Material Handling: The Impacts of Temperature, Humidity and Vibration on Lift Truck Operation

This is the fourth in a series of blogs discussing factors to consider when designing modern lift trucks.

Lift trucks operate in a wide range of harsh environments. Depending on the use-case, the lift truck’s electronics can be subjected to a range of severe shocks and vibrations. They can also face wide and rapid swings in temperature and humidity, moving from freezers to outside temperatures in the middle of summer. Ingress of water, dirt and chemicals can also pose a risk to sensitive electronics. These factors can potentially damage the components, such as on
board battery chargers, which is why prudent lift truck designers should design their products for worst-case operation. 

Causes of Component Failure 

Components onboard a lift truck can experience failure due to vibration, shock, temperature, humidity and condensation.  

  • Every lift truck exposes the components to different vibration profiles, which vary significantly in frequency. For onboard battery chargers, vibration can shake the components inside the charger loose or cause damage, leading to charger failure. 
  • The lack of suspension in most lift trucks can lead to significant mechanical shock. Repeated shock can damage the components  from the lift truck being driven over a speed bump, hitting a heavily loaded pallet, or running into a wall. 
  • Lift trucks operating in high or low-temperature environments can cause components to overheat or fail quickly. 

Hot environments can create significant humidity. Batteries and other components can overheat and fail when they are exposed to excessive heat and humidity.  

Internal condensation can occur when  a lift truck is driven from a drive-in freezer into a hot warehouse – condensation can lead to electrical shorts and material degradation. 

Any damage to the battery, charger or other electrical components in the machine can result in severe and costly maintenance issues. Lift truck designers should choose components that are designed and tested for maximum reliability in the harshest environments.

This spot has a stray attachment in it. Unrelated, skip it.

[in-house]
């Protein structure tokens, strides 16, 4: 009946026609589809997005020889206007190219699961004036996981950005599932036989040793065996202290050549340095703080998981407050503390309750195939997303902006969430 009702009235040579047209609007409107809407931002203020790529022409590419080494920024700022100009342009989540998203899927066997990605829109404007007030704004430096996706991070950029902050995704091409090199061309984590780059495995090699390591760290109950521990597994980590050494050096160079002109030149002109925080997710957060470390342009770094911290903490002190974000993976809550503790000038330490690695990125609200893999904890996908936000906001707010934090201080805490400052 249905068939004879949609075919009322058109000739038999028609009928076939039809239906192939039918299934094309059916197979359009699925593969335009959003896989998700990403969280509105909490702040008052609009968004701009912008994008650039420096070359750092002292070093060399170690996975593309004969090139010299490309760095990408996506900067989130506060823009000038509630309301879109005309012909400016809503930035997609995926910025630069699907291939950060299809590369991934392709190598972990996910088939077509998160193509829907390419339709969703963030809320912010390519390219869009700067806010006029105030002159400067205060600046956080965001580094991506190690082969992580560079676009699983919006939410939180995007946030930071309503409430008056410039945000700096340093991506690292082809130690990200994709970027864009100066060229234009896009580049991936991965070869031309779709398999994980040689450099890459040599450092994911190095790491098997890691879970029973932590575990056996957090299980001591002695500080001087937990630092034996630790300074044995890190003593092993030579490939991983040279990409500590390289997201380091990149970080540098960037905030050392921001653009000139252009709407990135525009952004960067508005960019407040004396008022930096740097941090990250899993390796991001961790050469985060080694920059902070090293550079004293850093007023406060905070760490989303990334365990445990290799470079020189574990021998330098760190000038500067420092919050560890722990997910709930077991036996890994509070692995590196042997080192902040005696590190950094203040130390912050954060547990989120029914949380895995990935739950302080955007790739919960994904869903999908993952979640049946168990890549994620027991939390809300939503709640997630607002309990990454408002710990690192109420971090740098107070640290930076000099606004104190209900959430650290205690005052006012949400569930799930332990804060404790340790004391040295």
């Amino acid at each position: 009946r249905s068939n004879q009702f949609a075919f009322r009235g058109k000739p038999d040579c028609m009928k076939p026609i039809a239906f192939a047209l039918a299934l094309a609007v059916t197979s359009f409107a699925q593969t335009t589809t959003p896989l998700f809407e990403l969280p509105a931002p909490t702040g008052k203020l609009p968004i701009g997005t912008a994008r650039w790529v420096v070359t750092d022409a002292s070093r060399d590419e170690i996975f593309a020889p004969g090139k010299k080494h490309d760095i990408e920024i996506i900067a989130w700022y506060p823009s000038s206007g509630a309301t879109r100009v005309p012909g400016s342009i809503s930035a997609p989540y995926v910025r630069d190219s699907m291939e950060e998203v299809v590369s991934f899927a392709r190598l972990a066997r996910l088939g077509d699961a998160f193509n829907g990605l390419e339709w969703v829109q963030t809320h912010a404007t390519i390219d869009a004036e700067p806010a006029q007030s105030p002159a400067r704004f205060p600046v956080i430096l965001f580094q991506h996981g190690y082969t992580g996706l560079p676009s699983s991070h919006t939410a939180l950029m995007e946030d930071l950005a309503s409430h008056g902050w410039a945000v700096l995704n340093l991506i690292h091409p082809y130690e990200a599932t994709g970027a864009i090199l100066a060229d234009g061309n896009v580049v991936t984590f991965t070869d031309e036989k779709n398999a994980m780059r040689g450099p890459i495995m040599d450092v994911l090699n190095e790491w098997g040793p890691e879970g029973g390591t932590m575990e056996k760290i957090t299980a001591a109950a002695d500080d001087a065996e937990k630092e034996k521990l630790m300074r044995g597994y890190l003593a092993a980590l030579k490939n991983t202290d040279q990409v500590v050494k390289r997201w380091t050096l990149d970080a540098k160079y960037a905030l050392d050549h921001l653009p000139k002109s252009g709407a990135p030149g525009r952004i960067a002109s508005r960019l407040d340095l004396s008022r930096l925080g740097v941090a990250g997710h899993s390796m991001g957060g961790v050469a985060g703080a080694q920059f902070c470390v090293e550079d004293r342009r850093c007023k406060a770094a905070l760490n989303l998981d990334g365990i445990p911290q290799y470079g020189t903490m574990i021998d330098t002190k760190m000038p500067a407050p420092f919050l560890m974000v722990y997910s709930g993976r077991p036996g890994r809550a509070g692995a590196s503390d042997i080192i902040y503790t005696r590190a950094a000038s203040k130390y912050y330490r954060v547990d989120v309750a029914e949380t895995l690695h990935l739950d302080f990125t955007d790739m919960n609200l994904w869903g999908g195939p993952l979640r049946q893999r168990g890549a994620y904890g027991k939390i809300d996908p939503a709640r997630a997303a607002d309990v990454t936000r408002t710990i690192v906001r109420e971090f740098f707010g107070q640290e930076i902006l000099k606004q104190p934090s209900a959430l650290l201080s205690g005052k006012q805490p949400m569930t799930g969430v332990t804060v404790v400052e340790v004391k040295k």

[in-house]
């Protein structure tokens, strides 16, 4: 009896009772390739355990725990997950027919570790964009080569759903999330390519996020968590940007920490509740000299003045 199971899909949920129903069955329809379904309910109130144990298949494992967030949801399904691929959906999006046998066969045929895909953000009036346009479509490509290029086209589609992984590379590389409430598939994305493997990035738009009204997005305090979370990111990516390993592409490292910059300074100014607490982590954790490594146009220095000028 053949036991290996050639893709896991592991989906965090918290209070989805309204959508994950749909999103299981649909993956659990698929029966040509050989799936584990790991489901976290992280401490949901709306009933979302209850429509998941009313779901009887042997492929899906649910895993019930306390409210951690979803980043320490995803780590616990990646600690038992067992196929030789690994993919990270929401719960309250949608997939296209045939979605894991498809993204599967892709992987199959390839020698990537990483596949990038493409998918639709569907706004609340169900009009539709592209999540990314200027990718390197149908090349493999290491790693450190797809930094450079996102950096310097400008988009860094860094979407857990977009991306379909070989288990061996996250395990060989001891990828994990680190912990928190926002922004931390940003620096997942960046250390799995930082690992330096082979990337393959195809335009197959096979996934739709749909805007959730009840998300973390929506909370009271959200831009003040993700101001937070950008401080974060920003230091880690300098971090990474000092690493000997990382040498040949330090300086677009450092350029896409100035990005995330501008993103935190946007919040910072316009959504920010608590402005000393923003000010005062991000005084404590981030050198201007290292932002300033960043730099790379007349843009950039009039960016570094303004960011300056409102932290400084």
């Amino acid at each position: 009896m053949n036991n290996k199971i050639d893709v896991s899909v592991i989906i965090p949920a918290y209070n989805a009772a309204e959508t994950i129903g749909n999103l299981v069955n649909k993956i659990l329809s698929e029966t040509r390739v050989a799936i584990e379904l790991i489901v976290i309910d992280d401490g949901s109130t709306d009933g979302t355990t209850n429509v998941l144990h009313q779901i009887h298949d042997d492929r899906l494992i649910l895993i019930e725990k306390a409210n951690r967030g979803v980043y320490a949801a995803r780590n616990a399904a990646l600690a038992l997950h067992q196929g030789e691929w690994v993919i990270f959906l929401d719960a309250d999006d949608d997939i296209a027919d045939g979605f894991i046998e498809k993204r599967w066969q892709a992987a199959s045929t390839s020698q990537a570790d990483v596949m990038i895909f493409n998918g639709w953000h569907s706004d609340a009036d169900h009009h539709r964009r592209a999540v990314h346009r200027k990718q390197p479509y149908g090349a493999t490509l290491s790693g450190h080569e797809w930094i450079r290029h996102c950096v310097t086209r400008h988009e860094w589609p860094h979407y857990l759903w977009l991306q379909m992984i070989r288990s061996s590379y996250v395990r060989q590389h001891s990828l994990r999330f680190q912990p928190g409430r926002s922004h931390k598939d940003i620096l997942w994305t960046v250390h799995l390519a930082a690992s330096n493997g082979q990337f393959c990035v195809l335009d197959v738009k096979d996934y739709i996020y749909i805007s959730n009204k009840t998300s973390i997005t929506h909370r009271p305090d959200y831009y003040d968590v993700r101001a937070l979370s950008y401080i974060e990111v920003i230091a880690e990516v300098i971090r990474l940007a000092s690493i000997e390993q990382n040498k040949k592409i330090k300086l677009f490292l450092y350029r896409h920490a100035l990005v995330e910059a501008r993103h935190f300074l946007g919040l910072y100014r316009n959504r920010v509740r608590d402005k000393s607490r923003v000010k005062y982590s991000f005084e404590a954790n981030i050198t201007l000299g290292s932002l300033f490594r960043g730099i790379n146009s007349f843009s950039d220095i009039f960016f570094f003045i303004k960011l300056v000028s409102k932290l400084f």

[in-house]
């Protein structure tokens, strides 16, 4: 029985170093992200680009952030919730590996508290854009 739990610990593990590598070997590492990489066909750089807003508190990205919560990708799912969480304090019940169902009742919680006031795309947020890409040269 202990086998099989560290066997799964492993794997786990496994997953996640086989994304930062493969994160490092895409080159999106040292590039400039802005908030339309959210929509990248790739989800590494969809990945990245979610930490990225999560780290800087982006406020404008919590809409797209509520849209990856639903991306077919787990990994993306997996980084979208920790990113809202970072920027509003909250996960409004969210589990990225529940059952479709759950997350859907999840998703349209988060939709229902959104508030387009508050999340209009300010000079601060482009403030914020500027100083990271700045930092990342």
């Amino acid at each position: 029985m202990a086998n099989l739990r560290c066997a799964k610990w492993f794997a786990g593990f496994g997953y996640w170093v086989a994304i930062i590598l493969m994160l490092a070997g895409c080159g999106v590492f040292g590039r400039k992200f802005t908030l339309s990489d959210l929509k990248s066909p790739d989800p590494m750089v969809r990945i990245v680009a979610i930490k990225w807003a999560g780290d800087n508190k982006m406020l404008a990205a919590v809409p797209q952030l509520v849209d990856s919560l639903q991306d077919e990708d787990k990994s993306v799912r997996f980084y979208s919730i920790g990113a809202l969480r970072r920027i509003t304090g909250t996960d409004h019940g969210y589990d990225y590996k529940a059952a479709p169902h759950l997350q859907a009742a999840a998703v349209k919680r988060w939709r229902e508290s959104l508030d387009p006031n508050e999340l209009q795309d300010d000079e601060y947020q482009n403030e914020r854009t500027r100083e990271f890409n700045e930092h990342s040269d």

Testing for Lift Truck Reliability 

Charger and other component manufacturers should validate their product‘s reliability and assess its tolerance to “worst-case” operational conditions while mounted onboard a lift truck. Many test methods can simulate real-life stressors on the component to confirm that it will not fail during everyday use.   

Appropriate mechanical tests determine how shock and vibration can impact the performance and robustness of electrical and mechanical components. These tests are used to demonstrate mechanical weaknesses and pinpoint areas prone to degradation. Thermal tests verify that the component will continue to operate after prolonged exposure to a wide variety of temperatures, whether operating or not. 

Component manufacturers should design their mechanical test suites based on published protocols and standards, setting test levels to represent strict user requirements. The International Electrotechnical Commission (IEC), for instance, has developed international test methods to test a product’s ability to withstand a wide range of shock and vibration profiles. Another useful series of tests is defined in GMW3172, an automotive standard created by General Motors to test electrical/electronic devices with circuit boards in stressful environments. These tests subject a large sample of products to extreme shock, bump, vibration, humidity, and temperature cycling at an automotive-grade level. They also accelerate the on-board component’s ageing to prove that they will meet the design life objectives. 

Battery chargers and other electrical components onboard the machine must be designed and tested for maximum reliability in the harshest environments.  

Application and technology trends in lift truck call to action

Written By:

Ryan Blackwell

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